This is my story in a nutshell. There are stories, thousands of stories similar to mine. Stories filled with pain, horror and sufferings. I could consider myself as one of the "lucky" ones. I was not in Auschwitz, my parents were alive, I had them for a long time after.

I would like to talk about the psychological effects I had after our return. I told you at the beginning that I was looking forward to my sixteenth Birthday. I could hardly wait to become a grown-up. After our return my mother had a hard time with me, because I simply refused to acknowledge the fact that I was already seventeen years old. I did not want to be a grown-up. I wanted to remain a child forever. I let my hair grow and put large ribbons in it. I acted like a ten-twelve year old. I did not trust anybody. With this behavior, I wanted to erase all those painful experiences from my memory. Then I met my future husband. He needed more consolation than I did. He lost all his family. They all perished in the Holocaust. The reasons why we did not leave Hungary then, were firstly because of my father's condition, secondly because my husband was waiting for someone to return from his family. When he realized that no one ever would come back, he acted like a mad man. He wanted justice.

What I could never forgive is, that they deprived me of my youth, of my innocence. They forced me to cheat, to lie. They made me witness all that ugly, inhuman behavior. They tried to destroy my sanity, my belief in humanity in beauty, in life itself. You do not have to kill someone physically to destroy that person. They did it to thousands of children whose childhood vanished forever. To those who were forced to cheat and to lie in order to survive. (Like my cousin) That they did not succeed with me was due to my mother and those handful of Christian people who helped us. The real impact came in 1956 during the revolution, when we had to escape again. This time with three small children and when we had to leave our two year old daughter behind. It took us five agonizing months to get her back. But this is another "story" in itself....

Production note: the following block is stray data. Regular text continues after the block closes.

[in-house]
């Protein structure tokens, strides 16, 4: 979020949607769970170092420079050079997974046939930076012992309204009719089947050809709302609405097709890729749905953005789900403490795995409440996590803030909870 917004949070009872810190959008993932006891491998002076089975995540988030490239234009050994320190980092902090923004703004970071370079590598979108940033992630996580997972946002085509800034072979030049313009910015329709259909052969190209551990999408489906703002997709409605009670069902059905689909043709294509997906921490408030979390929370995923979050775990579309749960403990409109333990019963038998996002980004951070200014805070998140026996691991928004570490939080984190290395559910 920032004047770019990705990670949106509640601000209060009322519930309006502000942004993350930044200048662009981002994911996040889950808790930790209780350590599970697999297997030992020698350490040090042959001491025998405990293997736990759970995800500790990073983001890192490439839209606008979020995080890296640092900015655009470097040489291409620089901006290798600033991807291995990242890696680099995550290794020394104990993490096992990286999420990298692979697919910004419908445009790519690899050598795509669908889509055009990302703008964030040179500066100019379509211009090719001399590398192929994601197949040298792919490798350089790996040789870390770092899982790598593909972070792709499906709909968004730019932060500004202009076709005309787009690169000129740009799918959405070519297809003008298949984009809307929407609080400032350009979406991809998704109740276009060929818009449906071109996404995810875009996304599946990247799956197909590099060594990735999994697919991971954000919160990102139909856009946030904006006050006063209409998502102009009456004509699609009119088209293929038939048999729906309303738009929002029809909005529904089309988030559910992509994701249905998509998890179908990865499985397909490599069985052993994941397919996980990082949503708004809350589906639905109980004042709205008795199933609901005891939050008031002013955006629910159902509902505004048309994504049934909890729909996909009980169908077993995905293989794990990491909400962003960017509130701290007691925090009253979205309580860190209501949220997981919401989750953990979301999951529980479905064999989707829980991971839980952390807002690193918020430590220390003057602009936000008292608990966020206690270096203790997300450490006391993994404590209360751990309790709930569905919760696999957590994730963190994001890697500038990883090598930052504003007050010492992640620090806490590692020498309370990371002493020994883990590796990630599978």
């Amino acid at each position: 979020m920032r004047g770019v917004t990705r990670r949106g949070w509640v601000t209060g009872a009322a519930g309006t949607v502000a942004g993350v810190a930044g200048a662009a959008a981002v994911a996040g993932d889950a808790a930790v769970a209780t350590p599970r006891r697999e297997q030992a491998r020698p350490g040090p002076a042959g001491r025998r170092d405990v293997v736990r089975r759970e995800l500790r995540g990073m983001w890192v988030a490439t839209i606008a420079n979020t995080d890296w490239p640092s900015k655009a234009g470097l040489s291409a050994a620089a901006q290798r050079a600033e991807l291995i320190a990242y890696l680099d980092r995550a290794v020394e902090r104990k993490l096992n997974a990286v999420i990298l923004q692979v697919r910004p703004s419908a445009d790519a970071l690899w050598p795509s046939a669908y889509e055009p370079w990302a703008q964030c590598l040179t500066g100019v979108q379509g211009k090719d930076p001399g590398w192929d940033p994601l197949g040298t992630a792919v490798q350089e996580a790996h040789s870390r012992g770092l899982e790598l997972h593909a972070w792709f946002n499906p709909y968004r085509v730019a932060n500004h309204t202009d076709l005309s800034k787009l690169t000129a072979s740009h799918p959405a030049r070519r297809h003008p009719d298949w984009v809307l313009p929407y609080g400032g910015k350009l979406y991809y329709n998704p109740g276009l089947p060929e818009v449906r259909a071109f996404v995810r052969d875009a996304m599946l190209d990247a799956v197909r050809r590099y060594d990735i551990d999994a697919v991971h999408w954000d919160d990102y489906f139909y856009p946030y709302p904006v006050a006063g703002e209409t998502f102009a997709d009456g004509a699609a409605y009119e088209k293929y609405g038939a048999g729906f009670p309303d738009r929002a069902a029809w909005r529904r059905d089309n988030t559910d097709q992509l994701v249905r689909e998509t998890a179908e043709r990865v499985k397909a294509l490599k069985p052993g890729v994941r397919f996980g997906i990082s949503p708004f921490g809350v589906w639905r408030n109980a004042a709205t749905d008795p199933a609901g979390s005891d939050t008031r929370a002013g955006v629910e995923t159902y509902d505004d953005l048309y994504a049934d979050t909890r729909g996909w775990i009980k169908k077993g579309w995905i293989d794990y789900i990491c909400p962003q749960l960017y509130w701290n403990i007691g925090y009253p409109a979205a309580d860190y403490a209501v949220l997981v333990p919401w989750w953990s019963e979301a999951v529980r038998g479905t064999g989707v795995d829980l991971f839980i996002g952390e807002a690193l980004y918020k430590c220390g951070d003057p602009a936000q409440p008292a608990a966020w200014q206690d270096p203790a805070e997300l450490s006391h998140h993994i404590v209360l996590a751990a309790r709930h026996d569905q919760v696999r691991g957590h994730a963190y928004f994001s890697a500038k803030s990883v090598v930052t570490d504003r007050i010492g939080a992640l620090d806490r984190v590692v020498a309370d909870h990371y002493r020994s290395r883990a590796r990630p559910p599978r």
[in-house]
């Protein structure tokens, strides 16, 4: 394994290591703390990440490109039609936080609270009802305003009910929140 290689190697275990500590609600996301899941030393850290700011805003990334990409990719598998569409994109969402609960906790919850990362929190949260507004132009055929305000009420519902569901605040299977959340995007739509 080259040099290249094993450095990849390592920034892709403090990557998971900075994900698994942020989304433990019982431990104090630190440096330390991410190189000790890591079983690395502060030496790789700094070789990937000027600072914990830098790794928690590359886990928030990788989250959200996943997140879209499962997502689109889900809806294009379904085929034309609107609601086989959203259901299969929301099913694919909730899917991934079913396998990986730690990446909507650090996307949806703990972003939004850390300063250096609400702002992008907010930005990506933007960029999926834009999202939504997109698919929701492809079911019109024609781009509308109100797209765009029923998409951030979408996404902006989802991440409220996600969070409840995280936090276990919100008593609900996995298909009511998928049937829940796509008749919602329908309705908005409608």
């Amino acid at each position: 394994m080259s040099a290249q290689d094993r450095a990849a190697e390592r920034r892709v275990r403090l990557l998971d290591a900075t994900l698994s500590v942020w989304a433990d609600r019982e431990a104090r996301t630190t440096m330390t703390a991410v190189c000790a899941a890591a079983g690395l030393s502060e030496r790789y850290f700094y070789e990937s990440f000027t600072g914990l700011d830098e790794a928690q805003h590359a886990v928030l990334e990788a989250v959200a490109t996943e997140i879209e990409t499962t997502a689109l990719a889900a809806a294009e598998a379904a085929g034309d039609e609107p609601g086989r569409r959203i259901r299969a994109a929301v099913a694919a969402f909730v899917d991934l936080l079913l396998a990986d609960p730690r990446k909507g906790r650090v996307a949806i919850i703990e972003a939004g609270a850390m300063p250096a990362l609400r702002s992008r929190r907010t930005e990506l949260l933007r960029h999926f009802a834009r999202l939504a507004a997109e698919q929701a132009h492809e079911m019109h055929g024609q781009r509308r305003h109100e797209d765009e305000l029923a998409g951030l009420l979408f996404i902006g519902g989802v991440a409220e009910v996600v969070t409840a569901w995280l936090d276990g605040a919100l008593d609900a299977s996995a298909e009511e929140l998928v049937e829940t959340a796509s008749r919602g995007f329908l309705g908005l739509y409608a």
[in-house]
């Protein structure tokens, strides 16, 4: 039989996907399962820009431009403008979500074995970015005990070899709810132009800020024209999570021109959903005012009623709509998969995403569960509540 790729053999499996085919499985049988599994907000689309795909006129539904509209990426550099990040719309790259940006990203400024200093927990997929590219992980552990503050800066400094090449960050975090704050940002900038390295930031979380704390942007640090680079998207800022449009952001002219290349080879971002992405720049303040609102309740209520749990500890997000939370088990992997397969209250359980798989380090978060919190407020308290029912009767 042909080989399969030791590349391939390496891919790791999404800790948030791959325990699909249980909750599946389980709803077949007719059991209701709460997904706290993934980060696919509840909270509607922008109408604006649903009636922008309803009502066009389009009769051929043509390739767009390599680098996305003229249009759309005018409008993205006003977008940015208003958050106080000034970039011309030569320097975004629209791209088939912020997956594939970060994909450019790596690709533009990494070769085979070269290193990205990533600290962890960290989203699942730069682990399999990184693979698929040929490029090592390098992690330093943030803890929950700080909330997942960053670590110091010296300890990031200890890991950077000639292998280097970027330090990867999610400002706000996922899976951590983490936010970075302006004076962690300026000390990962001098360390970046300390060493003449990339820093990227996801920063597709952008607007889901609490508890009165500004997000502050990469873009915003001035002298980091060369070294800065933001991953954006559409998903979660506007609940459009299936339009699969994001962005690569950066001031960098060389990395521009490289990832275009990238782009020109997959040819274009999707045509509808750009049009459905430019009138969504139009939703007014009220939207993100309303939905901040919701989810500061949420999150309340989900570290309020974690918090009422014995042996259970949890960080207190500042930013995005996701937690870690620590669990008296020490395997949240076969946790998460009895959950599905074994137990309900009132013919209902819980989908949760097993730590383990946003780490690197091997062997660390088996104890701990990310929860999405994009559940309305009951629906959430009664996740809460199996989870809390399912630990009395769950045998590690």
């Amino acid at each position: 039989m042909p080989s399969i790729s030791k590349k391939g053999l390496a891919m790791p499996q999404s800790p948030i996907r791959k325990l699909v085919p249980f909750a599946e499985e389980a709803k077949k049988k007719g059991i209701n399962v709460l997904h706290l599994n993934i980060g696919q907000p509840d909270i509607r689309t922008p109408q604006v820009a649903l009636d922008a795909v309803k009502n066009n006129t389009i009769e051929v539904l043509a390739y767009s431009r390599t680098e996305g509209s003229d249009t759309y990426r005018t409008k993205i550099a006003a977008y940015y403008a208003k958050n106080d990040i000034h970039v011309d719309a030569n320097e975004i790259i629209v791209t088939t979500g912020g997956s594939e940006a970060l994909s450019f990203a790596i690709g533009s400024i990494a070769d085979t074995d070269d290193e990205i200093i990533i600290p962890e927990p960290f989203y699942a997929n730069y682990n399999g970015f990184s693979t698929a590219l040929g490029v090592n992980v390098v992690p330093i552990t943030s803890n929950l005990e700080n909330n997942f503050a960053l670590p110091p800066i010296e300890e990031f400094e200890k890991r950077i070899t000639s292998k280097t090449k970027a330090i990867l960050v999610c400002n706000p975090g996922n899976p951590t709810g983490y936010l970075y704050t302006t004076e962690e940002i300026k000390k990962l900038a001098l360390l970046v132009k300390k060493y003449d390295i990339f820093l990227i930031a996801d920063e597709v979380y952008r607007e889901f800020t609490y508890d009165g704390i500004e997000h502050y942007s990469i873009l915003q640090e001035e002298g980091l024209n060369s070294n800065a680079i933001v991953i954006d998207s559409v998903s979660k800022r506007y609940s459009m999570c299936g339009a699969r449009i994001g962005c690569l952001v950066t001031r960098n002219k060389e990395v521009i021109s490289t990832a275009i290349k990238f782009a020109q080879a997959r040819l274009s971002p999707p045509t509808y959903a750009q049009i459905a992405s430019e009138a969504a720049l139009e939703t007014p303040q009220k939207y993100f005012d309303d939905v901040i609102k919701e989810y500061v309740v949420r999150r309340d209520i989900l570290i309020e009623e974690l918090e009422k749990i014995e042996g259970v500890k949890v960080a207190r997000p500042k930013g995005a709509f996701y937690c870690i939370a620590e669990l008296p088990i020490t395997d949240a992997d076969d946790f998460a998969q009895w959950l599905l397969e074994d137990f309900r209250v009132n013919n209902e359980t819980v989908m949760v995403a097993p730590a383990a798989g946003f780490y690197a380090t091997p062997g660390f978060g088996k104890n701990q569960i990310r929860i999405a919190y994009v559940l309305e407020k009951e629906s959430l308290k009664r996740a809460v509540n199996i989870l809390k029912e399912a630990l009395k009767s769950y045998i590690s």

When finally we arrived in Canada, in spite of the hardship we had at the beginning, for the first time in many years, I felt safe for ourselves and for our children. Then I made a vow. I promised that when I will be able financially and time wise, I would participate in community work. Since 1967 I am involved in many areas of the Jewish Community. This way I feel I have my personal revenge. Through my involvement I defeated them. In spite of all those experiences they made me go through, or because of them, I became a more tolerant, more understanding human being, a better person. What is more important to me, is to be a better Jew. My Jewishness comes first. I have found my true, my real identity.


Dear Agi, April 24, 1995.

At our last telephone conversation you had a request. You wanted us to recall, how we felt or reacted at the time or after our liberation. Neither of us had the idea how painful, this recollection would be for us.... I managed to do mine. After reading it to Dad, we had a lengthy reminiscence, had a good cry and he promised me that we will do his, shortly....

You already heard our "story" (more or less). You have a copy of mine, so I'll just tell you a more detailed version of the last paragraphs of that written testimony.

Because of our building got a direct hit, we had to move down to the shelter. We stayed there for a few weeks. These past few weeks were the hardest for me to endure. We were about a hundred people jammed in one room. Everybody was irritated, hungry and exhausted. The children were crying all the time. Those who were suspicious about our identity, started to make loud remarks about Jews in hiding. The atmosphere became very tense, heated and hostile. We were isolated from the outside world. Nobody knew what was going on. If we had to stay longer in that shelter, G-d knows what would have happened to us there.